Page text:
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The Taylor Rule

Jackie Calmes has a good story in today's New York Times describing the near-consensus among economists that we should be increasing short-term deficits in order to stimulate (or at least not deflate) consumer demand, while reducing long-term deficits. This prescription runs directly against the grain of the policies advanced by House Republicans:

The boasts of Congressional Republicans about their cost-cutting victories are ringing hollow to some well-known economists, financial analysts and corporate leaders, including some Republicans, who are expressing increasing alarm over Washington’s new austerity. ...
macroeconomists and private sector forecasters were warning that the direction in which the new House Republican majority had pushed the White House and Congress this year — for immediate spending cuts, no further stimulus measures and no tax increases, ever — was the wrong one for addressing the nation’s two main ills, a weak economy now and projections of unsustainably high federal debt in coming years.
Instead, these critics say, Washington should be focusing on stimulating the economy in the near term to induce people to spend money and create jobs, while simultaneously settling on a long-term plan for spending reductions and tax increases to take effect only after the economy recovers.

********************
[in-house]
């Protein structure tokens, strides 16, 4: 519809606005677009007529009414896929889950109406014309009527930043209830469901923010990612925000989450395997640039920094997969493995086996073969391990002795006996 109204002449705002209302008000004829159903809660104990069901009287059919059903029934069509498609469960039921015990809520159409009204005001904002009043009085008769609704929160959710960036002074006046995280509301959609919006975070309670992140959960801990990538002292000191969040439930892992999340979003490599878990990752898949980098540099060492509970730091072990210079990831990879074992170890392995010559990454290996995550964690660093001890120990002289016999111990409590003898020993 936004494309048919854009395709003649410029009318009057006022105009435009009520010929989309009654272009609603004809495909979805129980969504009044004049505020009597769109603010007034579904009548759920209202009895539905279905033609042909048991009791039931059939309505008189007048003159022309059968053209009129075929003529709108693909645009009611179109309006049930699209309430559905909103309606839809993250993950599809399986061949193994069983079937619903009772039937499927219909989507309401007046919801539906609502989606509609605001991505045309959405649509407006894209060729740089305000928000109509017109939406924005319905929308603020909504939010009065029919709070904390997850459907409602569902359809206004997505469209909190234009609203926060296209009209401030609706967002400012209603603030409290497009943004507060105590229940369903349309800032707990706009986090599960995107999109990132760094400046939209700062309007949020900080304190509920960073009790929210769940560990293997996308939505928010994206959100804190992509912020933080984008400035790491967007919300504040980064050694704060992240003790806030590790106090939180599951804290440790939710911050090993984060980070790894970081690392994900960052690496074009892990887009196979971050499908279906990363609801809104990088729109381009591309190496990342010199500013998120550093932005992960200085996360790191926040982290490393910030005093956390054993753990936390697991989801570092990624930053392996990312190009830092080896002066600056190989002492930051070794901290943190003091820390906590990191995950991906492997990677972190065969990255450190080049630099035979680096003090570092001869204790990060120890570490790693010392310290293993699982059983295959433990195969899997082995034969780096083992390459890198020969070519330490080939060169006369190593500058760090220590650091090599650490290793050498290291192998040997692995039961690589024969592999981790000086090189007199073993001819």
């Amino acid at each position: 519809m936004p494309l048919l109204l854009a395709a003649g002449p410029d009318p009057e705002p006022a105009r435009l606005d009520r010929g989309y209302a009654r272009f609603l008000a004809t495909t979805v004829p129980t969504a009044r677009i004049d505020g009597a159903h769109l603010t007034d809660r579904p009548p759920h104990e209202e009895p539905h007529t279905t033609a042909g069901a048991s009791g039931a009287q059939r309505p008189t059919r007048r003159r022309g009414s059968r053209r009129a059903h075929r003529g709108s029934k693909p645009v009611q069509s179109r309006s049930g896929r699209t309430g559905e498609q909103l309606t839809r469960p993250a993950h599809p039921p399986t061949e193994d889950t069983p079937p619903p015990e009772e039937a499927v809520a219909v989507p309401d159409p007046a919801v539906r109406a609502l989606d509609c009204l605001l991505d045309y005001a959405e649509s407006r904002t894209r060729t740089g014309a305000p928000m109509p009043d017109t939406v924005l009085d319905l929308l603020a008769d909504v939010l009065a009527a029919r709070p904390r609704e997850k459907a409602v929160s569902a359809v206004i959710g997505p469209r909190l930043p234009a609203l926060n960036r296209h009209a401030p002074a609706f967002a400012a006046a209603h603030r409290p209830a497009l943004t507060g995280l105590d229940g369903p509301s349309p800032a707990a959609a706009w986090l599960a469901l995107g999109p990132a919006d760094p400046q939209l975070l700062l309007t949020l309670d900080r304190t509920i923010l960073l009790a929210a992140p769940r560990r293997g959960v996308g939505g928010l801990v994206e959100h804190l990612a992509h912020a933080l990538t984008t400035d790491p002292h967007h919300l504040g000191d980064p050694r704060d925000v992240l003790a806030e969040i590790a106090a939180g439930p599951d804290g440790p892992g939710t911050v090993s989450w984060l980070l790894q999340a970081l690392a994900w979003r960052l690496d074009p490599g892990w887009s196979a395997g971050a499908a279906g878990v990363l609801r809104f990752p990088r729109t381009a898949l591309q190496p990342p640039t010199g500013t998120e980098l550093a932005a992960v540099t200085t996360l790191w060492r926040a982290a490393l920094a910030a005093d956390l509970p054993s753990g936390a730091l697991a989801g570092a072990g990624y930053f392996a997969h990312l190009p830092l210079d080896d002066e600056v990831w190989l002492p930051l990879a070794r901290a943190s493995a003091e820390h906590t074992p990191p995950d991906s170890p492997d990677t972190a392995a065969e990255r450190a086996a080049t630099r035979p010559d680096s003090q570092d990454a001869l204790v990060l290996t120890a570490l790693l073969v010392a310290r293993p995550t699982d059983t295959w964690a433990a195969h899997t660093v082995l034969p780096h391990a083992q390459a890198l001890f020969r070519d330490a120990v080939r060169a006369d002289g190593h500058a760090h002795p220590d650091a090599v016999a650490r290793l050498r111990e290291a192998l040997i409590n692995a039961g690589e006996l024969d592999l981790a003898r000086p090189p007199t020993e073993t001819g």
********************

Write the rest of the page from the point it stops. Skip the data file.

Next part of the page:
Calmes proceeds to note, correctly, that the consensus is not absolute:

Of course, Republicans can point to support among some conservative economists.

When I read that sentence, I thought to myself, "John Taylor." John Taylor, as I've written, is the GOP's go-to economist, the man who will lend his prestige to whatever position they hold, and he's been willing to do this even as the Republican position has changed dramatically. And sure enough:

John B. Taylor, a professor at Stanford and an adviser to Republicans presidents and presidential candidates, said in an interview that temporary stimulus measures were counterproductive, and for long-term debt reduction, “I would try very hard to make it work without revenues.”

Let me make a prediction: If Republicans win the White House, they will discover the need to run up short-term deficits in order to boost demand. They won't do it the way Democrats would -- there will be a lot of goodies for rich people -- but they'll do it. And John Taylor will be there to support them.